The Impact of Depreciation Claims over Capital Gains Tax

What happens when you decide to sell your property? As per Australian tax rules, every such sale attracts something called the Capital Gains Tax (CGT). The question, then, is what impact would the claimed depreciation have on the CGT payable? Before we attempt to list those points, let us get the basics right first.

CGT and the effect of depreciation claims over it

A gain or loss happens when a product is sold at a price that is higher or lower respectively than the cost of buying it. Assuming a gain, it would be over and above capital buying costs. This difference is called a capital gain, and the tax applied to it is CGT. If depreciation has been claimed on it, the cost base changes. This is what impacts the CGT applicable.

Here are some factors listed below which you should be aware of in case you have claimed depreciation on your rental or investment property. All these factors have different impacts on the CGT payable.

Capital Works vs Plant and Equipment

These are the two broadheads on which depreciation can be claimed in the federal tax depreciation schedule. Capital Works refers to the permanent fixtures that make up a property. It includes things like floors, walls, ceilings, windows, tiles, and floors. If depreciation is claimed on them, then the base cost on them reduces. This increases the difference between the sale price and the cost. This results in higher capital gains and therefore higher CGT. The depreciation on Plant and Equipment is calculated on easily removable assets. This would include things like carpets, upholstery, furniture, or electrical gadgets. When these are replaced in the property and depreciation claimed, the cost base increases. Therefore there is a smaller gap with the sale price, and so capital gains get reduced. This results in a reduced CGT. So both these heads of depreciation have the opposite effect on CGT.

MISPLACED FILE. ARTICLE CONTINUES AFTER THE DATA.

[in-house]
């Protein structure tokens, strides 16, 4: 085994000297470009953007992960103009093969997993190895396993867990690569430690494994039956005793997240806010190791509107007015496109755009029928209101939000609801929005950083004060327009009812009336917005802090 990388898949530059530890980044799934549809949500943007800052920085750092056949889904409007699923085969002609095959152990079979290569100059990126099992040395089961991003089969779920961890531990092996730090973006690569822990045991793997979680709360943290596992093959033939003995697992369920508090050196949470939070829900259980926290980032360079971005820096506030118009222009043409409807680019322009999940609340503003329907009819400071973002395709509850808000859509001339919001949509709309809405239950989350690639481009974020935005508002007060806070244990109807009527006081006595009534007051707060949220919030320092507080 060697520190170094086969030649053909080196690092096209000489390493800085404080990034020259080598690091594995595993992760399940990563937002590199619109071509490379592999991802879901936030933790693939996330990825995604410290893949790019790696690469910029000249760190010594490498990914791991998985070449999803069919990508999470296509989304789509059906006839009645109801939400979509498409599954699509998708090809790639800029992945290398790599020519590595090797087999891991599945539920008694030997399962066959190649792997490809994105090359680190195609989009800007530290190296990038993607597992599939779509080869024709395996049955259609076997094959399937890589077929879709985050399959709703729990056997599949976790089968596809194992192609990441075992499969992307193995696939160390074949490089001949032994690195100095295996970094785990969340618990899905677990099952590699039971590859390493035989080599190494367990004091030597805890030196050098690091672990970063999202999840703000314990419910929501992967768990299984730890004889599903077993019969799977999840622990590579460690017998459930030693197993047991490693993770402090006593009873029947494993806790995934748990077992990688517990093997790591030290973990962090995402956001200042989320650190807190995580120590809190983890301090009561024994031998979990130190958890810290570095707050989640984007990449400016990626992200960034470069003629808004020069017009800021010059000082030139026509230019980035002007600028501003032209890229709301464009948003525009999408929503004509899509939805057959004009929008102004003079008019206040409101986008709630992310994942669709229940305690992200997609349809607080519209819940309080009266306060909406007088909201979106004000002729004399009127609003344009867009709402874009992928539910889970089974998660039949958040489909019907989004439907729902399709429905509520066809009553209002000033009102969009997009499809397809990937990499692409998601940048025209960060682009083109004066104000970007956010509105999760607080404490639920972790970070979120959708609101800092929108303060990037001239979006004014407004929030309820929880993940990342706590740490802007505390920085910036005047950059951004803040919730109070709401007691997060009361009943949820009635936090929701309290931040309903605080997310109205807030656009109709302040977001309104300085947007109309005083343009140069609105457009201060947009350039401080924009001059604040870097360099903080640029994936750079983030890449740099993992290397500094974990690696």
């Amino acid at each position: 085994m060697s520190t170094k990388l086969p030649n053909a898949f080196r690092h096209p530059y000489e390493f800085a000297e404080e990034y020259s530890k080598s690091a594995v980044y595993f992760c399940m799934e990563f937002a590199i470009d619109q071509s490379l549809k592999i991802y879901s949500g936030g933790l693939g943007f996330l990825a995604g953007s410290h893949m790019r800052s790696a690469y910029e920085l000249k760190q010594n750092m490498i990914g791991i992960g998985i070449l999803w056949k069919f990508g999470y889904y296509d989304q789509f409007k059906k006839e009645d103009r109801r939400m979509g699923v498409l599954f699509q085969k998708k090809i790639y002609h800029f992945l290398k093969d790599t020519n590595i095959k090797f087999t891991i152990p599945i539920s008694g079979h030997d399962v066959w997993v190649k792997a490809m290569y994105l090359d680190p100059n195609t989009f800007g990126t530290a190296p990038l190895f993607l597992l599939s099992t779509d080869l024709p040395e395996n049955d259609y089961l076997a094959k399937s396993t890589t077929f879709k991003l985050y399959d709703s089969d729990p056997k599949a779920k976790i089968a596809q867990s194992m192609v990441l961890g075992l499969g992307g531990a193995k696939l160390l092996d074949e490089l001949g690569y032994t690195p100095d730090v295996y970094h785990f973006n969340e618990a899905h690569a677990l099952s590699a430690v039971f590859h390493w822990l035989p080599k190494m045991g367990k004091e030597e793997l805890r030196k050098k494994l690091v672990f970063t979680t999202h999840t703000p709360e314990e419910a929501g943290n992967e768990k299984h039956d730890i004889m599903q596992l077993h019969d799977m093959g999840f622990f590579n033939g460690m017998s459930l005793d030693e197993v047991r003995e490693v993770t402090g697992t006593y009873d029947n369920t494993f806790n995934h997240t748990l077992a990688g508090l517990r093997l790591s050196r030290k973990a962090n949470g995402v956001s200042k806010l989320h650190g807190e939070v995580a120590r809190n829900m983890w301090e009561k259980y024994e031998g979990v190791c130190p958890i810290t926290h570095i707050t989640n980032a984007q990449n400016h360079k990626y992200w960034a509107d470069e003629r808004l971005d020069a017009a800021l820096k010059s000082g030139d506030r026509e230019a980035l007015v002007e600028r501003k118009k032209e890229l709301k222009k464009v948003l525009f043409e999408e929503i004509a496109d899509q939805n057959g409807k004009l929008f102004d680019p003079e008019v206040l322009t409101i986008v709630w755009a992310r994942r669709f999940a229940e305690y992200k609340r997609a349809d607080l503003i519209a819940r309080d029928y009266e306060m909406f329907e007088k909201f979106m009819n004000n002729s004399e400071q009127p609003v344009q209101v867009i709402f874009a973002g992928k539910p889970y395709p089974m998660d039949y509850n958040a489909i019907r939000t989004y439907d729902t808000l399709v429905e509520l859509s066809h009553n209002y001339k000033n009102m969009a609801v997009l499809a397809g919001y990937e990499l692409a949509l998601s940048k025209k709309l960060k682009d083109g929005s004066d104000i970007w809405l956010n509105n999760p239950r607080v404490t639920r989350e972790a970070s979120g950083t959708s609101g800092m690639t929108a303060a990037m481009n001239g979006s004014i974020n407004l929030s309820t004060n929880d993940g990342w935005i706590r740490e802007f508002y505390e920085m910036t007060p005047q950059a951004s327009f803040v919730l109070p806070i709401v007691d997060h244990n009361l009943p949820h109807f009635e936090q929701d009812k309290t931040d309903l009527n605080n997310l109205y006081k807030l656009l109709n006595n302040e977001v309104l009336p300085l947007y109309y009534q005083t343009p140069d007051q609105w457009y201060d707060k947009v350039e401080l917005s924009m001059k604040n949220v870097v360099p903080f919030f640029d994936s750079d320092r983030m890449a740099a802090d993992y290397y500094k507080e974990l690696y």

Residential vs Rental

The way you calculate depreciation on rental property (where a tenant stays) is different from how you do it for the occupied property (where you stay). If you reside in your property, you are exempted from CGT. The land on which your property stands must be less than 2 hectares. If you move out and give the property on rent, then this CGT exemption is applicable only up to the first 6 years after you leave the property. This is valid if you do not own any other property.


Everyone invests in property to make money. This could be done by selling when the prices are high or by renting it out and earning rental home returns. The trick is to assess the comparative scenarios as detailed above. Once that is done, you will know the right balance.

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